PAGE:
When the ancient Polynesians invented surfing, they often used a paddle to help them navigate. Fast-forward a few millennia, and Stand-Up Paddleboarding, or SUP, finds itself trendy again. Part of its increasing popularity is that standing upright allows surfers to spot waves more easily and thus catch more of them, multiplying the fun factor. Paddling back to the wave becomes less of a strain as well. The ability to cruise along on flat inland water, surveying the sights, is another advantage. Finally, its a good core workout. If youre sold on the idea, schedule an intro SUP lesson, free with board and paddle rental, and you may find yourself riding the waves like a Polynesian king.More
In the past 30 years, light artists have reimagined an art form that has always had the ability to turn the night sky, or a simple window, into luminescence. Last fall, the Yerba Buena Center for the Arts turned its southern glass wall into a parade of sound-sensing lights, Lightswarm, that changes with the movements of nearby people and things. Future Cities Lab, the San Francisco design company behind Lightswarm, has originated another notable light sculpture. Located by the YBCA's steps at 701 Mission, Murmur Wall will light up in arresting ways as it incorporates local trending search engine results and social media postings. Onlookers can offer their own contributions, which will feed into the Murmur Wall's data stream and light up the sculpture. What's trending in San Francisco? If you're walking by the YBCA, you can see firsthand — at least through light patterns that reflect the city's volatile internet habits.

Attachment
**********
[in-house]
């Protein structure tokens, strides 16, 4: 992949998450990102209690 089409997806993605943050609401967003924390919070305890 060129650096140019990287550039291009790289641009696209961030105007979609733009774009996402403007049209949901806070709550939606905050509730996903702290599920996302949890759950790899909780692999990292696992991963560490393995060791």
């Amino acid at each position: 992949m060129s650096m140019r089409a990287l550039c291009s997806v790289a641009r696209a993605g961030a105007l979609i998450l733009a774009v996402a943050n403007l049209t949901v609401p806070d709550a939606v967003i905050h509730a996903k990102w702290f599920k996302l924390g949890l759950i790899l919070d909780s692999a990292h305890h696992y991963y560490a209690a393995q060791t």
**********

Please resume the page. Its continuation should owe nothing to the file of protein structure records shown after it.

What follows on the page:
Murmur Wall debuts Thursday at 6 p.m. and continues through May 31, 2017, at Yerba Buena Center for the Arts, 701 Mission St., S.F. Free; 415-978-2700 or ybca.org. More
By now you may have heard a rumor that California Shakespeare Theater director Jonathan Moscone's production of Ghosts at Berkeley Rep is a thing of beauty. The rumor happens to be true. Ibsen's tragedy about Helene Alving and her louche son Osvald rings effortlessly from the stage with Ellen McLaughlin and Davis Duffield in the leading roles. McLaughlin plays the widow Helene with a chirping pride, dodging the tired morality of Pastor Manders (James Carpenter) with brisk wit and a dash of philosophy until Osvald tries to marry his half-sister. Emily Ackerman is Helene's amusingly well-behaved (but not quite proper) servant, Regina Engstrand; Brian Keith Russell plays Regina's supposed father. All the acting is first rate, and Moscone's direction is plain and simple. I don't know how long it's been since I've watched an old-fashioned verbal drama work so well, with no special effects or Masterpiece Theatre flourishes. Neil Patel helps with his austere set, bathed in icy Scandinavian light by Scott Zielinski. Patel's set draws no attention to itself until it needs to, in the second act, and then it performs as brilliantly as the cast. "All those years of marriage," Pastor Manders says to Helene, incredulously, "were nothing but wallpaper over an abyss" -- which Ibsen, Moscone, and Patel sweep away with grace and flair.